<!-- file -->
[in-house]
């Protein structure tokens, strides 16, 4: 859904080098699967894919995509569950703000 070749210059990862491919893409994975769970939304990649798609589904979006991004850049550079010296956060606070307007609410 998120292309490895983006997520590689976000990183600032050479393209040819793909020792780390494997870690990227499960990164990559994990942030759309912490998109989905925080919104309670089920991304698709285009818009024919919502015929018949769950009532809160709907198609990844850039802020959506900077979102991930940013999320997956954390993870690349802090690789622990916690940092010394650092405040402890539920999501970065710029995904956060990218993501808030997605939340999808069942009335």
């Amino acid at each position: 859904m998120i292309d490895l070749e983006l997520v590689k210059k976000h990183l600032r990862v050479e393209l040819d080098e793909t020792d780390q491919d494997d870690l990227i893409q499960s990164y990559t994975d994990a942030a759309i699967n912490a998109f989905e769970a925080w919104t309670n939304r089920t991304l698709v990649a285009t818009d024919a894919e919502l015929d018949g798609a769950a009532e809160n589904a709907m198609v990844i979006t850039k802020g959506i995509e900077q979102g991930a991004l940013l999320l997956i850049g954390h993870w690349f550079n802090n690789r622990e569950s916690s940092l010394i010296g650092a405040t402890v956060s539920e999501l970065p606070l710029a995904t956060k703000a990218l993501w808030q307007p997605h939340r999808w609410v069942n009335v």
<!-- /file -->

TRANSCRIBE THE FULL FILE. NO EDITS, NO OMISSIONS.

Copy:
[in-house]
């Protein structure tokens, strides 16, 4: 859904080098699967894919995509569950703000 070749210059990862491919893409994975769970939304990649798609589904979006991004850049550079010296956060606070307007609410 998120292309490895983006997520590689976000990183600032050479393209040819793909020792780390494997870690990227499960990164990559994990942030759309912490998109989905925080919104309670089920991304698709285009818009024919919502015929018949769950009532809160709907198609990844850039802020959506900077979102991930940013999320997956954390993870690349802090690789622990916690940092010394650092405040402890539920999501970065710029995904956060990218993501808030997605939340999808069942009335």
């Amino acid at each position: 859904m998120i292309d490895l070749e983006l997520v590689k210059k976000h990183l600032r990862v050479e393209l040819d080098e793909t020792d780390q491919d494997d870690l990227i893409q499960s990164y990559t994975d994990a942030a759309i699967n912490a998109f989905e769970a925080w919104t309670n939304r089920t991304l698709v990649a285009t818009d024919a894919e919502l015929d018949g798609a769950a009532e809160n589904a709907m198609v990844i979006t850039k802020g959506i995509e900077q979102g991930a991004l940013l999320l997956i850049g954390h993870w690349f550079n802090n690789r622990e569950s916690s940092l010394i010296g650092a405040t402890v956060s539920e999501l970065p606070l710029a995904t956060k703000a990218l993501w808030q307007p997605h939340r999808w609410v069942n009335v």